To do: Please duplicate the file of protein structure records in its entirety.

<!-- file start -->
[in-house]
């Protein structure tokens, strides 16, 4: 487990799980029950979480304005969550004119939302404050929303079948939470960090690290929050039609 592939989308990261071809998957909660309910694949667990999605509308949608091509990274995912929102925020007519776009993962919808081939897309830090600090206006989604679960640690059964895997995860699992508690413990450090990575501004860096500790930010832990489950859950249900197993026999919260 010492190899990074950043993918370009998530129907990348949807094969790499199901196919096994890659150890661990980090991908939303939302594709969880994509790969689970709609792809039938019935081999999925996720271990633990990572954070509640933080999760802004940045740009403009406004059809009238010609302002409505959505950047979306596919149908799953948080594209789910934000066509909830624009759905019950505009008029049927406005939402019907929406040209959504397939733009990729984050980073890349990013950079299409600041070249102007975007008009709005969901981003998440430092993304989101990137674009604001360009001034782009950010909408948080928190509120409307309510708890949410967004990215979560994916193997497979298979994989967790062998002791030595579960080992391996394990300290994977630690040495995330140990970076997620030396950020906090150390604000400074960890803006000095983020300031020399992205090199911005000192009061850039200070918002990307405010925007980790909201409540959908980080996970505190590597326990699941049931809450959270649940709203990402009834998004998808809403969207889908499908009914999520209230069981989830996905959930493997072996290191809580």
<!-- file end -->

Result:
[in-house]
């Protein structure tokens, strides 16, 4: 487990799980029950979480304005969550004119939302404050929303079948939470960090690290929050039609 592939989308990261071809998957909660309910694949667990999605509308949608091509990274995912929102925020007519776009993962919808081939897309830090600090206006989604679960640690059964895997995860699992508690413990450090990575501004860096500790930010832990489950859950249900197993026999919260 010492190899990074950043993918370009998530129907990348949807094969790499199901196919096994890659150890661990980090991908939303939302594709969880994509790969689970709609792809039938019935081999999925996720271990633990990572954070509640933080999760802004940045740009403009406004059809009238010609302002409505959505950047979306596919149908799953948080594209789910934000066509909830624009759905019950505009008029049927406005939402019907929406040209959504397939733009990729984050980073890349990013950079299409600041070249102007975007008009709005969901981003998440430092993304989101990137674009604001360009001034782009950010909408948080928190509120409307309510708890949410967004990215979560994916193997497979298979994989967790062998002791030595579960080992391996394990300290994977630690040495995330140990970076997620030396950020906090150390604000400074960890803006000095983020300031020399992205090199911005000192009061850039200070918002990307405010925007980790909201409540959908980080996970505190590597326990699941049931809450959270649940709203990402009834998004998808809403969207889908499908009914999520209230069981989830996905959930493997072996290191809580």